There is a powerful cultural script that many people agree with in terms of sex: it is believed to be instant chemistry from the very beginning. As we drink the wine of romance we become drunk in the belief that sex, even in long-term relationships, is easy, tension-free, and uninhibited.
Either you and your partner have it, or you don't.
It's kind of ironic that our modern willpower society, which encourages us to manifest our careers and health through deliberate and relentless work ethic, tells us that we shouldn't have to try hard at all when it comes to sex. That our sex lives must only rise in the spontaneity of the moment.
Spontaneity is a wonderful fantasy. But in an ongoing and busy relationship, whatever is going to "just happen" has already happened.
As many of us know, our careers, kids, and household chores can consume the moments of our lives, leaving our romance for the scraps of our attention.
"I'm too tired to make love."
"The kids exhaust me."
"I have an important work meeting tomorrow."
We like to believe that sex is a spur-of-the-moment magical thing that arises from an unprompted impulsive desire deep within. All of us talk about being swept away.
"I couldn't resist him... I felt such a rush through my body... I was completely taken."
Realistically, sex is more like going to the gym. Fit people intentionally make the gym a priority in their lives. As a result, their deliberateness causes them to have very fit bodies.
If you want your sex life to leave you with your heart pounding, and if you want to be left sprawled out breathless on the bed, then you need to commit to giving sex the attention it deserves.
It needs more than the last 15 minutes before you fall asleep.
Committing to sex is being intentional about sex.
"Things just happened" has to become "can we make things happen tonight?"
Sex, past the honeymoon phase, requires your full engagement. It won't stay hot and sexy if your attention is devoted to chores and running errands.
"The dishes won't just do itself."
"And sex will?"
The idea of planning sex is a mountain many couples need to climb. Often we associate scheduling with work and work with obligations.
If you don't want sex to be another to-do list item, then don't treat it like a to-do list item.
Is lying on the beach in the Caribbean looking out at the ocean blue a to-do list item, or something you intentionally choose to spend your vacation time doing?
You don't have to "schedule sex," but you should create an erotic space that allows both your partner and you to reveal in each other's intimacy. What you do in that time is up to your partner and you. The scheduling marks the space within your busy life to cultivate intimacy with intention.
Here is the irony.
When you first started seeing your partner, you were very intentional about making sexy-time.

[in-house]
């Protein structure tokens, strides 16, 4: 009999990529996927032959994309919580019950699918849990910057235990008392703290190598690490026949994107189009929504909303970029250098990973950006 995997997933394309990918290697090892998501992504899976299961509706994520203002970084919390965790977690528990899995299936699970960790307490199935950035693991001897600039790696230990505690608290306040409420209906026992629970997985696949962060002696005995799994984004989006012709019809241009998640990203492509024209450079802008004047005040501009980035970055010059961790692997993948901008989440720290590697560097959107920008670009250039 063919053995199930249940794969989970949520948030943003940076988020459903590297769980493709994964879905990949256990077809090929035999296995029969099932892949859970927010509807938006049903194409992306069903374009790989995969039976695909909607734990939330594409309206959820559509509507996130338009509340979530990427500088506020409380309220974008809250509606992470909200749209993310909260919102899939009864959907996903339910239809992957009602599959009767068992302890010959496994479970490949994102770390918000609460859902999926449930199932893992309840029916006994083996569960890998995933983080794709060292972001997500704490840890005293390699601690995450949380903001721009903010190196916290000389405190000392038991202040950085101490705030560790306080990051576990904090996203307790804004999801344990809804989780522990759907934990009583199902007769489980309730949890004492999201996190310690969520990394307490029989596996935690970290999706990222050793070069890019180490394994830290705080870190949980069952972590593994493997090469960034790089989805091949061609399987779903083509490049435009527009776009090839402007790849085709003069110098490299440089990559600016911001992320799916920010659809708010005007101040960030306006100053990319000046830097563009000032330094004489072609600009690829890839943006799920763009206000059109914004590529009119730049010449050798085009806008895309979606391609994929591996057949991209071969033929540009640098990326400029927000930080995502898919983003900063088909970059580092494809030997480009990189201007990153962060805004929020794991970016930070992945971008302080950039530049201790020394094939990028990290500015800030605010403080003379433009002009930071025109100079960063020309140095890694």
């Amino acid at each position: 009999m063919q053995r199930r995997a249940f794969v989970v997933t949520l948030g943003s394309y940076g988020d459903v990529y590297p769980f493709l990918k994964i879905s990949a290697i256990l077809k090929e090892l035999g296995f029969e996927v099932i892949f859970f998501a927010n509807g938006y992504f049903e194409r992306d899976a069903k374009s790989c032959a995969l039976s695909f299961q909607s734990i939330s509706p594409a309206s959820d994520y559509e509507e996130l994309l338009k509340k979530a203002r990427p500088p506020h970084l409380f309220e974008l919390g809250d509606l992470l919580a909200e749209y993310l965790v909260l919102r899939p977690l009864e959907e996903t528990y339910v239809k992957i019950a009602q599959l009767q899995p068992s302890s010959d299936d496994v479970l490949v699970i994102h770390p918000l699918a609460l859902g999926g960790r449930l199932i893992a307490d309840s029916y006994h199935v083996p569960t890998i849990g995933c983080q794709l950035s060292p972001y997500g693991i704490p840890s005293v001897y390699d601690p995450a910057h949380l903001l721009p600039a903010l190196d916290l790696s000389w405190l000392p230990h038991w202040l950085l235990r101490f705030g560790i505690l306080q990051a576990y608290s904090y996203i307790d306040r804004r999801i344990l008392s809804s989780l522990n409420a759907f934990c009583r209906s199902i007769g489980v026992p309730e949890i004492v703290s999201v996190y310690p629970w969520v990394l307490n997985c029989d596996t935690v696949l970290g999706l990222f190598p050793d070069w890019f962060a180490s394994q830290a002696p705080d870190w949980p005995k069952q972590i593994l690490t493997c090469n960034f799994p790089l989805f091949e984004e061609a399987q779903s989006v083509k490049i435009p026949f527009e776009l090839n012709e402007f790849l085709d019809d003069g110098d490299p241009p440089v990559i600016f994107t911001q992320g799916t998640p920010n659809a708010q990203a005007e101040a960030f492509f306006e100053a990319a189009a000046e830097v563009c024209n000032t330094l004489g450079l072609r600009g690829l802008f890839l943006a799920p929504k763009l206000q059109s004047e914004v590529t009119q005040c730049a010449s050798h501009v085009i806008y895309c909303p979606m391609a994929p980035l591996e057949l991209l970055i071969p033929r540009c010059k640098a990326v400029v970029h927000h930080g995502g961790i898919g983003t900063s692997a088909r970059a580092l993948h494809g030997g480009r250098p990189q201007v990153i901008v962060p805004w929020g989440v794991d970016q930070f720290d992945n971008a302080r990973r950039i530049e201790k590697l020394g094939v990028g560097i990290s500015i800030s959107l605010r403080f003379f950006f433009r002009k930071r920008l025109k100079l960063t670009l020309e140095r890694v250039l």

As a man, you probably took her on a nice date, cleaned up your nasty room and bathroom, and somehow made it smell nice.
As a woman, you probably shaved your legs, got on your best dress, applied your makeup, and looked sexy as hell. But as your relationship got older, you stopped doing these things.
You moved in together, expecting things to just happened as they had happened. But guess what? Things never happened back then unless you made it happen.
A lot of people balk at the deliberateness of intentional sex. They see these strategies as too laborious for "the long haul."
"You want me to seduce my partner? I still have to do that?"
Often, our culture's choir sings the chorus that we should be loved just as we are. As if any effort on our part in an ongoing relationship shouldn't be necessary.
If you gain fifty pounds and shuffle around the house in baggy sweats and a stained t-shirt, he probably won't get hard (and she probably won't get wet).
Your partner may love you no matter what, but your lack of effort to stay sexy has caused a lack in your partner's arousal to get sexy.
Just because you live with your partner doesn't necessarily mean they are readily available. If anything, they require more attention, not less. Keeping sex hotter than a beach in the Caribbean requires intentional attention.
No, not every single day, but at least every week, if not month. Choosing your frequency is dependent on both partners' unique sex drives.
Want to know what is even more sexually mind blowing than planning sexy-time?
My girlfriend and I love this. When I have a crazy busy week meeting clients and catching up with my friends, my calendar tends to be booked from 5 am to 10 pm, Monday through Friday. When I'm this busy we tend to plan sex on Saturday or Sunday.
Sometimes we have a date before; sometimes we just cook dinner at home. When we plan our sexy-time, we both have something to look forward to.
Anticipation is the mortar of fantasy. The anticipation allows us to imagine what it may be like. I wonder what she may wear. How she'll feel in my hands. The anticipation is the foreplay before we even enter the bedroom.
Fantasy, like so many romance novels, builds a plot. It causes us to yearn for our partners.
For many of us, planned sex is suspicious. It threatens our belief that sex is created in a cauldron of magic and chemistry. The wine that sex must be spontaneous keeps us one step removed from having to will sex, to our own desires, and to express it with intent.
As long as sex is something that "just happens" you never have to claim it, and you can complain about it all you want without ever taking action to create the sex you deeply desire.
Intentionality in our sexuality is the key to keeping our sex lives humid.
This was originally published on Healthy Relationships with Kyle Benson.